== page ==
Sanctions on Vandervis to be discussed

Lee Vandervis.
Lee Vandervis.
Dunedin city councillors will consider sanctions against one of their own, when the findings of an investigation into "aggressive" behaviour by Cr Lee Vandervis are debated next week.

Cr Vandervis was the subject of a Code of Conduct complaint after being accused by a Dunedin City Council staff member of "loud, aggressive and intimidating behaviour" towards her during an exchange over a parking ticket in September.

An independent report into the incident, made public this week, concluded Cr Vandervis’ behaviour breached the council’s code of conduct on three counts.

That was despite Cr Vandervis’ continued denials and claims the complaint was "politically motivated".

The report by independent investigator David Benham detailed the September 13 incident, which began when Cr Vandervis came to the council’s Civic Centre customer services desk about 10.30am.

The staff member involved told Mr Benham the exchange with Cr Vandervis amounted to "an uncalled for verbal attack".

She maintained Cr Vandervis was trying to get a parking ticket waived — a claim Cr Vandervis disputed — as the exchange escalated.

She told the councillor a written form needed to be filled out, but he refused, and became "loud, aggressive and intimidating" while "leaning over the counter trying to intimidate her and waiving his finger at her".

The staff member said the exchange ended when Cr Vandervis told her: "See you in court," the report said.

The woman was left "shaken and upset" and filed a formal complaint on September 18, prompting DCC chief executive Sue Bidrose to appoint Mr Benham to investigate.

Mr Benham is the former chief executive of Greater Wellington Regional Council and now the chairman of the Otago Regional Council's audit and risk subcommittee.

He interviewed the complainant, seven other council staff and one member of the public who all witnessed the incident, and Cr Vandervis.

All witnesses were "consistently of the same view as expressed above by the complainant," he wrote.

"A number of the women said they would have been in tears had it been them," Mr Benham wrote.

Cr Vandervis took "quite a different view", telling Mr Benham he was there to address issues with parking meter signage, not his own parking ticket, and denied being loud, aggressive or intimidating.

He also disputed saying, "See you in court", instead insisting his comment was: "If you want to take this to court, I’m happy to argue."He believed the complaint was "politically motivated" in the run-up to October’s local body elections — a claim denied by the complainant.

Mr Benham also reviewed CCTV footage, which had no sound but clearly showed "gesticulating and finger-pointing" by Cr Vandervis.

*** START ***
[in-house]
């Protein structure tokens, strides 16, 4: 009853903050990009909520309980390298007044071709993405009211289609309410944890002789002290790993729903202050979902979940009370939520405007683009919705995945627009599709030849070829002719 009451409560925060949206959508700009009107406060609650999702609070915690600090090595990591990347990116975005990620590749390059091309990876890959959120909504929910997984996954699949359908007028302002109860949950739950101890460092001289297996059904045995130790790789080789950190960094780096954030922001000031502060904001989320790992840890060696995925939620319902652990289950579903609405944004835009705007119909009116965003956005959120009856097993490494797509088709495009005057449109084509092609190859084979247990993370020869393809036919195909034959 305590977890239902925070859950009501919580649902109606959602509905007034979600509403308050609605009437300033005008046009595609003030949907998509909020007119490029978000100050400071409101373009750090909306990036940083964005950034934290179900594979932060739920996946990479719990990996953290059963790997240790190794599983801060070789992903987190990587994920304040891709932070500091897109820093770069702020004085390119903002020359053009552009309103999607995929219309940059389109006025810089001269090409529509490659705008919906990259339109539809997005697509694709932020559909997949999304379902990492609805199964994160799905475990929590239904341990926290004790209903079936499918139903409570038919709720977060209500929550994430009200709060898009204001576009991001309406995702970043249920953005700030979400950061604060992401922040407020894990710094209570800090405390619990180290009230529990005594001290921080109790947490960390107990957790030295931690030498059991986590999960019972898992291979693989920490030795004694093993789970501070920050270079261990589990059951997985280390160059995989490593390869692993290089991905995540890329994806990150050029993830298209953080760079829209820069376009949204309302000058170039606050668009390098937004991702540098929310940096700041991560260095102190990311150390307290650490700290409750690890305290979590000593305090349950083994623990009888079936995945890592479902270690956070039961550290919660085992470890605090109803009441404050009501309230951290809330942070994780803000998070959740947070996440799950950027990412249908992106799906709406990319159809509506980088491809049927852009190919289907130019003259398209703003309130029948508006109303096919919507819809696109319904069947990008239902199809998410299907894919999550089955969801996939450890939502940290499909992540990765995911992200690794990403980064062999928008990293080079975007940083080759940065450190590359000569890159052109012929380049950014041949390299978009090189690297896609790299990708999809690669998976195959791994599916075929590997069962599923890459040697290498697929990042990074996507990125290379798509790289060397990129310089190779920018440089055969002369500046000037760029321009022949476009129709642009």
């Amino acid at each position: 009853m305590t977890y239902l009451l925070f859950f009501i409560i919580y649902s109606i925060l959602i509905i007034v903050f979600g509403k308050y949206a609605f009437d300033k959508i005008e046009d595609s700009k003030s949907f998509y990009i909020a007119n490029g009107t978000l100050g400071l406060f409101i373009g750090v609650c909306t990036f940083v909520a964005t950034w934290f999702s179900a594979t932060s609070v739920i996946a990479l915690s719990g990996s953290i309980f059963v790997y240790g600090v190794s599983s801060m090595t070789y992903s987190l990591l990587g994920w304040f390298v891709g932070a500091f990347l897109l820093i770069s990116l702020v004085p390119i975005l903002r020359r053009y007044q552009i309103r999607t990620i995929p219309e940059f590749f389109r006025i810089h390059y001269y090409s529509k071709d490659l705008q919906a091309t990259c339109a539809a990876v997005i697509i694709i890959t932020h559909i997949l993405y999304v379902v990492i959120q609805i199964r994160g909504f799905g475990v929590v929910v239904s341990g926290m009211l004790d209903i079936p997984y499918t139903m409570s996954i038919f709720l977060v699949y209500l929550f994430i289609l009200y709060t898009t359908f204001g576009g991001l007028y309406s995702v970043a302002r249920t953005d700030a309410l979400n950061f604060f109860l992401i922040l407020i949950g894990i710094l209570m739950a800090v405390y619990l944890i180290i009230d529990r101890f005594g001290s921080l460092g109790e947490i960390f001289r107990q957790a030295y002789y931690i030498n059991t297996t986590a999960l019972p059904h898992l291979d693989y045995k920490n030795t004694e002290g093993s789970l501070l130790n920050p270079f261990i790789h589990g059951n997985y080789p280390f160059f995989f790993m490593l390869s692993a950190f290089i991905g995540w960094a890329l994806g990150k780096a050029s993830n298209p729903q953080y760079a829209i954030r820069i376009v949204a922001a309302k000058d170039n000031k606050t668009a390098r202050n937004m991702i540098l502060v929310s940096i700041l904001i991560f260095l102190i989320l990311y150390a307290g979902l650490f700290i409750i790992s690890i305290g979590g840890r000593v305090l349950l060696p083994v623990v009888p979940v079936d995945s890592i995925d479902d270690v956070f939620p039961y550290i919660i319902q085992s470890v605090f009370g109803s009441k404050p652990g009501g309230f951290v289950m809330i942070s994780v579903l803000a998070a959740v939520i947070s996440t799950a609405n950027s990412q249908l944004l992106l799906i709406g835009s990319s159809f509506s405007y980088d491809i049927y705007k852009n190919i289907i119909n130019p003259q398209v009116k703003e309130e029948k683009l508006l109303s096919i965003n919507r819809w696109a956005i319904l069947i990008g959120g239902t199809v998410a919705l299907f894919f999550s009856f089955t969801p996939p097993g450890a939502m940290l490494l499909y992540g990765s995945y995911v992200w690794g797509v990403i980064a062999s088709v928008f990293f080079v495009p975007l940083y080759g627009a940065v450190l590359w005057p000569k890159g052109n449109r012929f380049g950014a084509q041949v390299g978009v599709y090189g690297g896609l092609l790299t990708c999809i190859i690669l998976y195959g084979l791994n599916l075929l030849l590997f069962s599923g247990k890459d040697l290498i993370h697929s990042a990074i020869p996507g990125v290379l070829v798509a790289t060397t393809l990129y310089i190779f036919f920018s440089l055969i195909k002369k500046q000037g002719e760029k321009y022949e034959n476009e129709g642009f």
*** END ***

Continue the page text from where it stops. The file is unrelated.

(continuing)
The councillor’s decision to post the footage on social media — before the investigation was complete — was "unfortunate and inappropriate".

His description of the staff member as "very unpleasant", also posted on social media, was also contrary to the statements of witnesses who said she remained polite and calm throughout, and added to her distress.

Cr Vandervis had "materially breached" the council’s code of conduct on three counts, including a requirement to "treat all employees with courtesy and respect" and not publicly criticise them, Mr Benham concluded.

He also rejected Cr Vandervis’ suggestion the complaint was politically motivated.

Councillors would consider the report, and decide whether to accept its findings and impose any sanction, at Tuesday’s full council meeting.

Cr Vandervis could attend and make a statement in his defence, but would then be able only to observe proceedings.

Potential sanctions ranged from a letter of censure or a request for an apology, to a vote of no confidence in the councillor, restricted staff access or his temporary suspension from council committees.

Councillors could even decide to invite him to consider resigning as a councillor.

Alternatively, Cr Vandervis could be asked to take actions — such as an apology — which avoided the need for sanctions.



View all

The guy is a bully get rid of him before he costs the council big money in the employment court or if he causes the council to be taken to court make him pay

The facts are that Vandervis can not read simple instructions on a parking meter. Now there is a dilemma, absurd behaviour and not becoming of a Councilor!

Didn't look like much of a 'scene' to me and that's from a non-supporter of Vandervis.

Agree. It's a kinder and gentler world. Wouldn't want somebody at DCC upset over a perceived injustice now would we? A non event. If it was anybody else but Vandervis nothing would have been said.

Let's face it, Vandervis isnt telling the truth.
It is not the first time he's played this game and it won't be the last. Get rid of him, he is only their to create issues.

A bit of finger waggling and people get 'upset', pull ya heads in.
The man is bringing up council issues and you are all running around as if he is the devil incarnate.

The instructions on the meter were simple and he turned it into an issue.
It didn't need to be an issue for $12.

View all

Our journalists are your neighbours

We are the South's eyes and ears in crucial council meetings, at court hearings, on the sidelines of sporting events and on the frontline of breaking news.

As our region faces uncharted waters in the wake of a global pandemic, Otago Daily Times continues to bring you local stories that matter.

We employ local journalists and photographers to tell your stories, as other outlets cut local coverage in favour of stories told out of Auckland, Wellington and Christchurch.

You can help us continue to bring you local news you can trust by becoming a supporter.

Become a Supporter